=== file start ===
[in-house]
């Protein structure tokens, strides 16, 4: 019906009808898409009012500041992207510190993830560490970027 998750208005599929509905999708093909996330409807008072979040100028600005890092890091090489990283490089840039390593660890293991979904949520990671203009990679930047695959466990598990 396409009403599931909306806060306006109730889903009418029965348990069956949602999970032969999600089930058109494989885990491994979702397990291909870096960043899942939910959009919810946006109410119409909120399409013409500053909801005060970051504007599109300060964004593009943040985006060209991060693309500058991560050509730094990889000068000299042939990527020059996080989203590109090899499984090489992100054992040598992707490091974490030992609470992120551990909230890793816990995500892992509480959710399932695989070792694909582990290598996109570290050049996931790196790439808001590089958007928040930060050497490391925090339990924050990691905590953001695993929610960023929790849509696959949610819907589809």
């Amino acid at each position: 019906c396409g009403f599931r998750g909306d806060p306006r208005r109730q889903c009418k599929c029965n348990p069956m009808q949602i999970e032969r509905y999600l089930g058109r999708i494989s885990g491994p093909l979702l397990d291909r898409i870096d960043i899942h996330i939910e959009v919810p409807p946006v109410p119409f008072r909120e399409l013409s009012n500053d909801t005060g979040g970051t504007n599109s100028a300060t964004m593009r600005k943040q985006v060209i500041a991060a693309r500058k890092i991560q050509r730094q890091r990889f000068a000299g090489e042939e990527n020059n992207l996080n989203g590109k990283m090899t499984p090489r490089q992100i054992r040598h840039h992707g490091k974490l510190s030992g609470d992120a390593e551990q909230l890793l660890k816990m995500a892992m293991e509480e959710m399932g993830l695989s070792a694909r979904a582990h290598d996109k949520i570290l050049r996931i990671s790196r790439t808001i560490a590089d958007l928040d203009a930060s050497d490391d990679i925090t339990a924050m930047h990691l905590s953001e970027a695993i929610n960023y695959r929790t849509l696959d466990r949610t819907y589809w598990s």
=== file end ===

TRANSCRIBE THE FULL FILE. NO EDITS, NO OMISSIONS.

[in-house]
């Protein structure tokens, strides 16, 4: 019906009808898409009012500041992207510190993830560490970027 998750208005599929509905999708093909996330409807008072979040100028600005890092890091090489990283490089840039390593660890293991979904949520990671203009990679930047695959466990598990 396409009403599931909306806060306006109730889903009418029965348990069956949602999970032969999600089930058109494989885990491994979702397990291909870096960043899942939910959009919810946006109410119409909120399409013409500053909801005060970051504007599109300060964004593009943040985006060209991060693309500058991560050509730094990889000068000299042939990527020059996080989203590109090899499984090489992100054992040598992707490091974490030992609470992120551990909230890793816990995500892992509480959710399932695989070792694909582990290598996109570290050049996931790196790439808001590089958007928040930060050497490391925090339990924050990691905590953001695993929610960023929790849509696959949610819907589809």
């Amino acid at each position: 019906c396409g009403f599931r998750g909306d806060p306006r208005r109730q889903c009418k599929c029965n348990p069956m009808q949602i999970e032969r509905y999600l089930g058109r999708i494989s885990g491994p093909l979702l397990d291909r898409i870096d960043i899942h996330i939910e959009v919810p409807p946006v109410p119409f008072r909120e399409l013409s009012n500053d909801t005060g979040g970051t504007n599109s100028a300060t964004m593009r600005k943040q985006v060209i500041a991060a693309r500058k890092i991560q050509r730094q890091r990889f000068a000299g090489e042939e990527n020059n992207l996080n989203g590109k990283m090899t499984p090489r490089q992100i054992r040598h840039h992707g490091k974490l510190s030992g609470d992120a390593e551990q909230l890793l660890k816990m995500a892992m293991e509480e959710m399932g993830l695989s070792a694909r979904a582990h290598d996109k949520i570290l050049r996931i990671s790196r790439t808001i560490a590089d958007l928040d203009a930060s050497d490391d990679i925090t339990a924050m930047h990691l905590s953001e970027a695993i929610n960023y695959r929790t849509l696959d466990r949610t819907y589809w598990s």